Directly contacting ISP's (Was: How many others are nullrouting BT?)

michael.dillon at bt.com michael.dillon at bt.com
Mon May 14 19:40:20 UTC 2007


> >> While NANOG is a nice stopgap for getting to the right people, it
seems
> >> to me that we should, collectively, come up with a better system
for
> >> doing this. If only the RIR databases were verified so that all
> contacts
> >> listed were reading, willing and able to act on abuse issues...
> 
> [..]
> > The RIR data only pointed to abuse at btbroadband.com, and that was
getting
> > me nowhere. [..]
> 
> RIR data is 'too open' for real contacts to be found. Like spam can
> cause [email protected] addresses to become useless, the information in the RIR
> data mostly also get overspammed and thus often are not properly read.

Today, RIRs only give you email contacts for the abuse desk. This is
part of the problem. Most companies operate some sort of internal
departmentalization for abuse issues and the RFC 2142 mailbox names are
no longer sufficient. It would be better if the RIR database had a set
of URLs which led to information about reporting various issues. At a
minimum, email issues and network issues should be separated.

Most large network operators do have a set of web pages where they
explain their AUP, peering policies, email filtering systems, and so on.
But there is no standard for finding these and they are not listed in
RIR databases unless someone puts them in the comments field. 

We could do a lot better. I know that the MAAWG is doing some work on
defining best practices in this area, in fact our head of Internet
Customer Security is presenting at the Dublin meeting. But, I believe
that we also need more documented best practices in the area of general
network abuse reporting processes.

Often, when network abuse crosses borders and there is a crime involved,
the ISPs find themselves stuck in the middle in an awkward way. The
customer who is the victim of the crime reports to local police, but the
local police often don't know how to deal with getting information from
the ISP in the foreign country, and have no prior police contacts there.
Legal matters are always rather touchy as you will know if you have
followed the CALEA thread. ISPs always have to act lawfully and cannot
act as an arm of the police or they may themselves be the target of
court actions. However, it should be possible for the ISPs to facilitate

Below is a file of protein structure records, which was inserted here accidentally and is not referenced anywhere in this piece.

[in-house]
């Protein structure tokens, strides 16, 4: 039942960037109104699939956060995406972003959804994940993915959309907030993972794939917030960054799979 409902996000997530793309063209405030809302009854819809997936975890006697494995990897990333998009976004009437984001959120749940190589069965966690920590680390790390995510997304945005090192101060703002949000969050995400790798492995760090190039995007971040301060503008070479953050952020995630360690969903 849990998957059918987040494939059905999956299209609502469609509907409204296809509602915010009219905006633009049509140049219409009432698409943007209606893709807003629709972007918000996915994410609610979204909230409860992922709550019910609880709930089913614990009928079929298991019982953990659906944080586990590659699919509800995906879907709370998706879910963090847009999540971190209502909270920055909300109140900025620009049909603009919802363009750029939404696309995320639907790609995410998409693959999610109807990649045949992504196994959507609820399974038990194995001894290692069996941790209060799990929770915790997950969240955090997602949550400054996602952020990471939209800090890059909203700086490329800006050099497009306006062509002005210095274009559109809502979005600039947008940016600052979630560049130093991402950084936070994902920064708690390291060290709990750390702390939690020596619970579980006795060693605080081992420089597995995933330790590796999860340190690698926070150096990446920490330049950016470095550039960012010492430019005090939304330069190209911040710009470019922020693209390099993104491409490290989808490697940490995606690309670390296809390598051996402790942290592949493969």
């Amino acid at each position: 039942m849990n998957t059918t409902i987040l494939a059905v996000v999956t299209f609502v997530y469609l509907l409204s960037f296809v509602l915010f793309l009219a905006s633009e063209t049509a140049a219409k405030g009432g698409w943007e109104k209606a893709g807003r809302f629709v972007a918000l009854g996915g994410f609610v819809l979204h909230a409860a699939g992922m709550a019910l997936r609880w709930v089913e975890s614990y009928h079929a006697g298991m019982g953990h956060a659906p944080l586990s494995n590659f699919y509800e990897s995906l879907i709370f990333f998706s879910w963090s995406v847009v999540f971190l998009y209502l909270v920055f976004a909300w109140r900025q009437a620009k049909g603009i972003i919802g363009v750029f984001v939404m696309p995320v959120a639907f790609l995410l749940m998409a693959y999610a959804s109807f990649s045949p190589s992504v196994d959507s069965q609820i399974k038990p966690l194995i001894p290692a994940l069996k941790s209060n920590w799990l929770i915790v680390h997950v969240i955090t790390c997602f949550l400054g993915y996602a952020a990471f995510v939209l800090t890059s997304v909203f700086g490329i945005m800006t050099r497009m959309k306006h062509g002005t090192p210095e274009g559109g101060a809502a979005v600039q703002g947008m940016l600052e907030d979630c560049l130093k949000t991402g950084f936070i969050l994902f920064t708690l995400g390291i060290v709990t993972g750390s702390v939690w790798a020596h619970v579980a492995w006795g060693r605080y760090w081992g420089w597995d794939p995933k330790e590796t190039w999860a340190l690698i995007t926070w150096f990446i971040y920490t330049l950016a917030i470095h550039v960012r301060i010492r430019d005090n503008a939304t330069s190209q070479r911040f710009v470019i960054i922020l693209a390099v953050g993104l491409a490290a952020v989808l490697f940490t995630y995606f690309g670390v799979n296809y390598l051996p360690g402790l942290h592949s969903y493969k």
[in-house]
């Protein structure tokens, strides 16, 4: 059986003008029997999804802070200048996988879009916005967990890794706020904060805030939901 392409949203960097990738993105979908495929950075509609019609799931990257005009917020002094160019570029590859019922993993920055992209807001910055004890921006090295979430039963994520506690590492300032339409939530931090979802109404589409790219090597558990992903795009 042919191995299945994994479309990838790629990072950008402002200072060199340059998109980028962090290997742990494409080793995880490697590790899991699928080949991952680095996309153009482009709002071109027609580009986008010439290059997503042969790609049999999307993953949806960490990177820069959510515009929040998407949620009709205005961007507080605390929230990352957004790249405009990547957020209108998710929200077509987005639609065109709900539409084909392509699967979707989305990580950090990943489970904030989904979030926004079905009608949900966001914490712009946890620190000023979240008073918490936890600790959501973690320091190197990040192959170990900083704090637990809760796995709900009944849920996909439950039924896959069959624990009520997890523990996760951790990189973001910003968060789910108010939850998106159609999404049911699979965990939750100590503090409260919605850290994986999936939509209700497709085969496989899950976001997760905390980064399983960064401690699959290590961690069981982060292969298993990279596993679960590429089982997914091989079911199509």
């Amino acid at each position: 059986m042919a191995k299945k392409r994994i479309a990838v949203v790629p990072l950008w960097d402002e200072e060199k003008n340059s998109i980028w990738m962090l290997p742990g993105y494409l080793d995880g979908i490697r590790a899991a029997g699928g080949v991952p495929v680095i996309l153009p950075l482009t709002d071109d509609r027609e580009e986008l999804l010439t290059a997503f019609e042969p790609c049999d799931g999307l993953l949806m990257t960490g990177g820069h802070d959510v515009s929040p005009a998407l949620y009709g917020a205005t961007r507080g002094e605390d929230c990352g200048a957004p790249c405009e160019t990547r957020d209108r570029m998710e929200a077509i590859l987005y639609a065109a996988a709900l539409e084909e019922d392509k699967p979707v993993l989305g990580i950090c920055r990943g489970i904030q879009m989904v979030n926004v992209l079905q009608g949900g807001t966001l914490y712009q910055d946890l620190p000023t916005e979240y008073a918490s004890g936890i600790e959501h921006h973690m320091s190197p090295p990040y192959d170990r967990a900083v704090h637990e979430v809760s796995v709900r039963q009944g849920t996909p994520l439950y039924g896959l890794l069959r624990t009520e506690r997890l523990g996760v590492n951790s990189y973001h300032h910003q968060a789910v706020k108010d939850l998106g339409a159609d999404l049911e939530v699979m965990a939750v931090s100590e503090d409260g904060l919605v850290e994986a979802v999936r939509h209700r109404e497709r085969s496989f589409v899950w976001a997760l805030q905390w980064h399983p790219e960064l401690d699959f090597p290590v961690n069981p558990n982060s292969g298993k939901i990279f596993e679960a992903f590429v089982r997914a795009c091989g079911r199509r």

police-to-police communications. In previous jobs I have been involved
in doing that.

In one case, I provided a local police email address to a foreign ISP so
that they could give that to their own police. In another case, I asked
a foreign ISP to provide an email contact for their local police force
so that a customer could include this in his crime report to the local
police. It seems to me that this is something that all ISPs could
provide quite openly on their websites in the same way we provide
Investor Relations and Media contacts. After all, if we receive a report
that a customer has committed a crime, there is not much that we can do
about it directly. But if we would publish our local police contact
address along with instructions about reporting crimes to police in the
victim's jurisdiction, then hopefully, we would get fewer such reports
because they would all go directly to the police.

But how do we sort out these abuse reporting issues? How do we write the
best practices document? Is NANOG the right place? ARIN/RIPE?

> Thus your other option as a Network administrator becomes to look up
the
> contact data in the Peering Database: https://www.peeringdb.com

Assuming that you know the peering database exists. And why is that info
not in the RIR's own database? Why is it scattered?

> For BT this lists a NOC email address, and a direct person for
Technical
> and Policy decisions, which has an email and phone contact for your
> perusal. Not directly the right person, but it at least brings you
> somewhat in the right direction.

I'll see if we can get the abuse address added to that. We have recently
centralised responsibility for all abuse reporting across all countries,
markets, lines of business. We also have installed a system using
StreamShield to proactively identify and report spam sources on our
network so that we can deal with them faster than by waiting for 3rd
party reports.

> Next to that, of course never hesitate to setup an INOC-DBA account
and
> hook yourself up there. That brings your complaint only a simple
> asn-dail away ;)

I'm going to pass along that suggestion internally. However, once again,
I wonder why INOC-DBA is not better known. Why don't we have an ISP best
practices document published as an RFC to update RFC 2142 and include
more than just email. It's been 10 years now and 2142 is old in the
tooth.

If anyone wants to send me suggestions for content for a best practices
document, I'm willing to put something together. 

--Michael Dillon




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